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Type: Theses
Title: Three essays in applied econometrics
Author: Lay, Sok Heng
Issue Date: 2018
School/Discipline: School of Economics
Abstract: This dissertation includes three chapters. Chapter 2 focuses on the threshold effect of credit on economic development of 17 developed countries throughout history from the late 1800s. Chapter 3 re-investigates the role of foreign aid in developing countries, emphasising the diminishing returns, and Chapter 4 offers evidence on the interest rate threshold effect on housing prices in 17 advanced economies from 1870 to 2013. Chapter 2 investigates the impact of bank credit on economic growth using the dynamic threshold panel model on 17 developed countries for the period from the late 1800s to the most recent period (2013). Recent papers suggest that credit ha a non-linear effects on economic growth in the long-run, where the turning points are identified around 80-100% of GDP. This study aims to capture the behaviour of the short-run impact of credit-to-GDP ratio on economic growth, particularly in advanced economies. The results show that there exists credit threshold effects, in which 135% of credit to GDP is the threshold level. An inverted U-shaped relationship between bank credit and economic growth appears to be statistically significant in the sample period after World War II. Chapter 3 re-examines the impact of foreign aid on economic development using a sample of 71 developing countries for the period from 1967 to 2010. It contributes to the existing literature of the diminishing returns of foreign aid, taking into account the presence of heterogeneity of country's growth process. First, when applying panel data estimation techniques, the results are in-line with previous findings presenting diminishing returns of foreign aid. This is consistent with the concept of absorptive capacity of recipient countries where aid is no longer effective when it reaches a certain threshold. Second, under the Finite Mixture Model in which heterogeneity of a country's growth process is taken into account based on the similarity of the conditional distributions of the growth rates, there exists evidence supporting the existence of two groups of countries, each with its own distinct growth regime. The diminishing returns of foreign aid belong to one group, consisting of 20 countries. There is no statistical evidence to support the diminishing returns for the other group of countries. This implies that the assessment on aid effectiveness should take heterogeneity assumption into account. Chapter 4 investigates the relationship between interest rates and house prices using data from 17 advanced economies for the period from the late 1800s to 2013, based on the recent argument that the linkage follows non-linear assumptions. This study aims to explore whether there exists an interest rate threshold when following a dynamic threshold panel model. The empirical analyses provide evidence that there exists an interest rate threshold, and these findings reveal that expansionary monetary policy below the threshold level is associated with housing price bubbles; beyond the threshold level, further contractionary monetary policy tends to slow down the housing price bubbles, where the effects have become stronger and statistically significant after World War II.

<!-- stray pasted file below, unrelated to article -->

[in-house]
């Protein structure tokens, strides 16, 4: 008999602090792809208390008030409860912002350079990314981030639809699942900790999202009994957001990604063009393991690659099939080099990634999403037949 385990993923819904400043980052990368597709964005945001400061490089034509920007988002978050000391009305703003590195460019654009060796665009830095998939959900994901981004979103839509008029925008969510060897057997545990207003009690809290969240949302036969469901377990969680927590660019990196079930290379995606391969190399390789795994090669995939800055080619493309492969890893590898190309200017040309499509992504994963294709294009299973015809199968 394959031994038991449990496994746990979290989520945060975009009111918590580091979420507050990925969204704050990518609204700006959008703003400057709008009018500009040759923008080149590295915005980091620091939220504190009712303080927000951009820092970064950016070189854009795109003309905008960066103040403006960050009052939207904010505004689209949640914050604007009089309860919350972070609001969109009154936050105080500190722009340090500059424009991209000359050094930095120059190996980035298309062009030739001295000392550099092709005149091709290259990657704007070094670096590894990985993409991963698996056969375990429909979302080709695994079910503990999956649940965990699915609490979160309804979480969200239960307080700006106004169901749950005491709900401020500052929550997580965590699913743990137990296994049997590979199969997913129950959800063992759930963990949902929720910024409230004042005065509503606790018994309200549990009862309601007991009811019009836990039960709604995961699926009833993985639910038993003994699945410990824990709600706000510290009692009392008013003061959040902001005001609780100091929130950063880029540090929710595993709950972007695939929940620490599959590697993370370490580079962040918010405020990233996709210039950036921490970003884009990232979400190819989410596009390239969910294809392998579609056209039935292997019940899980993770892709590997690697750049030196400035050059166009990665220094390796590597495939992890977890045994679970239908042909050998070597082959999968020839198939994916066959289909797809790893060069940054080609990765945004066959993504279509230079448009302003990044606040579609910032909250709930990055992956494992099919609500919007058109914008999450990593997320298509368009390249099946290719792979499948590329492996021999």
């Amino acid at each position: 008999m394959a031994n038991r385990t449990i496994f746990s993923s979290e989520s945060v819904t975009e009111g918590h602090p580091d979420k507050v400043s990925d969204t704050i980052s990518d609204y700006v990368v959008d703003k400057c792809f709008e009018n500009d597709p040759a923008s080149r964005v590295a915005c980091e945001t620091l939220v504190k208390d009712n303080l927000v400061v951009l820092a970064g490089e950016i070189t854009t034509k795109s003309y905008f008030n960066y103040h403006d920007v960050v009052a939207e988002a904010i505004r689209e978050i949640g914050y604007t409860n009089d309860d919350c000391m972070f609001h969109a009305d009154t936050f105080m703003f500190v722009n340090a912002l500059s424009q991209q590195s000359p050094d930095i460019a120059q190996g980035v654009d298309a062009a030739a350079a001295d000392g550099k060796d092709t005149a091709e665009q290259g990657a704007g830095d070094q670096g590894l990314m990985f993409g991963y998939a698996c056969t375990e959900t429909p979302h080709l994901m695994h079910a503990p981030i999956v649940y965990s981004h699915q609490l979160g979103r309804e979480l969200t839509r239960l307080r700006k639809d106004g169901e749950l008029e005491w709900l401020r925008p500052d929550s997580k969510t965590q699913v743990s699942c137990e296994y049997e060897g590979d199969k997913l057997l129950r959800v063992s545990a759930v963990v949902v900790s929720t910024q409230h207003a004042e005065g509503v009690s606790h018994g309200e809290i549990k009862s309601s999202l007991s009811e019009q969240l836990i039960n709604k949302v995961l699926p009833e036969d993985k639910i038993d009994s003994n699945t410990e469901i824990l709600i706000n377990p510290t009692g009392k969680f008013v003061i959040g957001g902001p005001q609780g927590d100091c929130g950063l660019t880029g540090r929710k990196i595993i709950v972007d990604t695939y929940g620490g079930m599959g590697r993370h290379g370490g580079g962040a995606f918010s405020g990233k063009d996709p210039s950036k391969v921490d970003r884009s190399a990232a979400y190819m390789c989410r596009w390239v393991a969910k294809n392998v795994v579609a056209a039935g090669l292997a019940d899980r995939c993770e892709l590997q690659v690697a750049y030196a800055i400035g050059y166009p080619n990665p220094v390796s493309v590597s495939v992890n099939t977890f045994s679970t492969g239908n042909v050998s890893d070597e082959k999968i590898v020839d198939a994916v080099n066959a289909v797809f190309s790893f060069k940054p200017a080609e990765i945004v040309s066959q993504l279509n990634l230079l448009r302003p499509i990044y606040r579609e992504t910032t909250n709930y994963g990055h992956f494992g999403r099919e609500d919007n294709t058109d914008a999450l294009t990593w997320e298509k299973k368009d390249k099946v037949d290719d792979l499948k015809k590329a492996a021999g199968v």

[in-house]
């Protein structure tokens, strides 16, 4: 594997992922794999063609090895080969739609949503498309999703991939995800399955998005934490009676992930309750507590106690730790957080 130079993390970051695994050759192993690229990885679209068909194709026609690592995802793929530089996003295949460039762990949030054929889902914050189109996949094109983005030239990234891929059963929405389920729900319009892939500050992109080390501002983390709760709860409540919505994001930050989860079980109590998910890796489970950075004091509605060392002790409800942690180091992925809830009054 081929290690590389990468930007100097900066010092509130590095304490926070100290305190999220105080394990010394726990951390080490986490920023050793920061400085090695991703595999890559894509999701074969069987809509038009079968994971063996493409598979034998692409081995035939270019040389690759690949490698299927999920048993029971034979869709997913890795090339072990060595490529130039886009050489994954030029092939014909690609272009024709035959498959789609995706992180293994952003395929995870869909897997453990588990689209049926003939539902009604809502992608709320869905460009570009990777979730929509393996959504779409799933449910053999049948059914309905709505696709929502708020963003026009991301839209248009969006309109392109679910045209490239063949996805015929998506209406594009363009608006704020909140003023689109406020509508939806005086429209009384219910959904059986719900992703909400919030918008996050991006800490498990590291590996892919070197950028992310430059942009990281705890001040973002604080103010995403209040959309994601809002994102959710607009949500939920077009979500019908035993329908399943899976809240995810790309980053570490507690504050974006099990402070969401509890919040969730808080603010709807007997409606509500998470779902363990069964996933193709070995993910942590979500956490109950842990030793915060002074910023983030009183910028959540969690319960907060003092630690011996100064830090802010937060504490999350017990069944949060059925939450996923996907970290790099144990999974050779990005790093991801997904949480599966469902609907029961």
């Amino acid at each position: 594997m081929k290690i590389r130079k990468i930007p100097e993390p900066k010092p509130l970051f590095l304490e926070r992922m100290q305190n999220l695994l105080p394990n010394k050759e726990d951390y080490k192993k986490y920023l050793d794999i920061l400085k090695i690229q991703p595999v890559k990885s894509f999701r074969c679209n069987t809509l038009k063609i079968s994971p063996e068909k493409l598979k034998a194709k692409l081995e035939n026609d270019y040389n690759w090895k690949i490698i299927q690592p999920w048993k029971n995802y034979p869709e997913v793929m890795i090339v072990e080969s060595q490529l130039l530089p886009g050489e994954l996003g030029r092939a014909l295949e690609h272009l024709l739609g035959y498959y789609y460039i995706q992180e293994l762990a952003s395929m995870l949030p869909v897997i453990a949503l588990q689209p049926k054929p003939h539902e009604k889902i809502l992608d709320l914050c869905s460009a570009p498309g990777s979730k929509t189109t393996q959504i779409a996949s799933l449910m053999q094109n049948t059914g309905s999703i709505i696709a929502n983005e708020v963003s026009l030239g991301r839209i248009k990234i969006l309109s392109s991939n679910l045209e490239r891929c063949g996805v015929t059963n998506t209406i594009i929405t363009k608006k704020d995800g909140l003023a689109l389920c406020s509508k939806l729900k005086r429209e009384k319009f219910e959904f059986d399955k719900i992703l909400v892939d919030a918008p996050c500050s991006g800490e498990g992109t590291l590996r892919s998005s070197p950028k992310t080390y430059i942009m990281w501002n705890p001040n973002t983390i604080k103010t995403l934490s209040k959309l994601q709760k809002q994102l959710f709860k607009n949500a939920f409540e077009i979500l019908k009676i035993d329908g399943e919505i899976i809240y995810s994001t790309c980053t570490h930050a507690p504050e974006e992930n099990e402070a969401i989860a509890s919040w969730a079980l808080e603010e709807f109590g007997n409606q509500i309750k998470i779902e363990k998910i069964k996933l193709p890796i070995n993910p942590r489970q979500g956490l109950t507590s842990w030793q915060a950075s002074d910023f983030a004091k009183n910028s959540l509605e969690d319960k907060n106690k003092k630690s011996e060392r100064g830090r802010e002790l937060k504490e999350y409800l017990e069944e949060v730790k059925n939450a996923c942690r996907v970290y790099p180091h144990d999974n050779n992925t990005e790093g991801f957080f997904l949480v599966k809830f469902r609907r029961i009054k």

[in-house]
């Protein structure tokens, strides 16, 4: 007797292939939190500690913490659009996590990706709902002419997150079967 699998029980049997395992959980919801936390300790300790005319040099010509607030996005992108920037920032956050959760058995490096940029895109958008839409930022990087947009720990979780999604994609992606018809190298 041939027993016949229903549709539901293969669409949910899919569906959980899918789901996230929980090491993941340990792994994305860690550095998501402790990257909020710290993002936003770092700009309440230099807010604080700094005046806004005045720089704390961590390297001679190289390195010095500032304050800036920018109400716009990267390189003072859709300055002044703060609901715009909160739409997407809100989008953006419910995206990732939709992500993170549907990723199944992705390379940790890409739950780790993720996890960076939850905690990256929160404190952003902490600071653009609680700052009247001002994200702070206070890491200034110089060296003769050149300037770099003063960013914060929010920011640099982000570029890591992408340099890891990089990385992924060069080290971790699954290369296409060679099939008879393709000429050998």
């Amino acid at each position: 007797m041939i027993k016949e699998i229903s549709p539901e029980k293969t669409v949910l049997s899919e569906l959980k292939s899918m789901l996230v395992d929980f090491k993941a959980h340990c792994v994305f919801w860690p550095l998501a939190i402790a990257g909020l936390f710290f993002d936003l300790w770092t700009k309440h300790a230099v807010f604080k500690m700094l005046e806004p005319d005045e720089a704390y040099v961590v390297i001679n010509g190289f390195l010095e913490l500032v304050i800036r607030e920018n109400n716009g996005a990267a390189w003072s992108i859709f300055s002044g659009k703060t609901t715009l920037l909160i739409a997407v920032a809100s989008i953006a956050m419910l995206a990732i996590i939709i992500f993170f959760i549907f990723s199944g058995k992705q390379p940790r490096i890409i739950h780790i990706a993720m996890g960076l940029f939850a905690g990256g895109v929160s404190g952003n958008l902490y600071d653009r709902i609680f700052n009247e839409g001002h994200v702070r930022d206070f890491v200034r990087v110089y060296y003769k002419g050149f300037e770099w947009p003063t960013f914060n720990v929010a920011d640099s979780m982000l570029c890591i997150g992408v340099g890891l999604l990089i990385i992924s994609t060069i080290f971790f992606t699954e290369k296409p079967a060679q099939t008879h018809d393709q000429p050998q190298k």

Advisor: Barreto, Raul Anibal
Sim, Nicholas Cheng Siang
Groshenny, Nicolas
Dissertation Note: Thesis (Ph.D.) -- University of Adelaide, School of Economics , 2018
Keywords: Dynamic threshold panel
finite mixture model
economic growth
private sector credit
foreign aid
house prices
monetary policy
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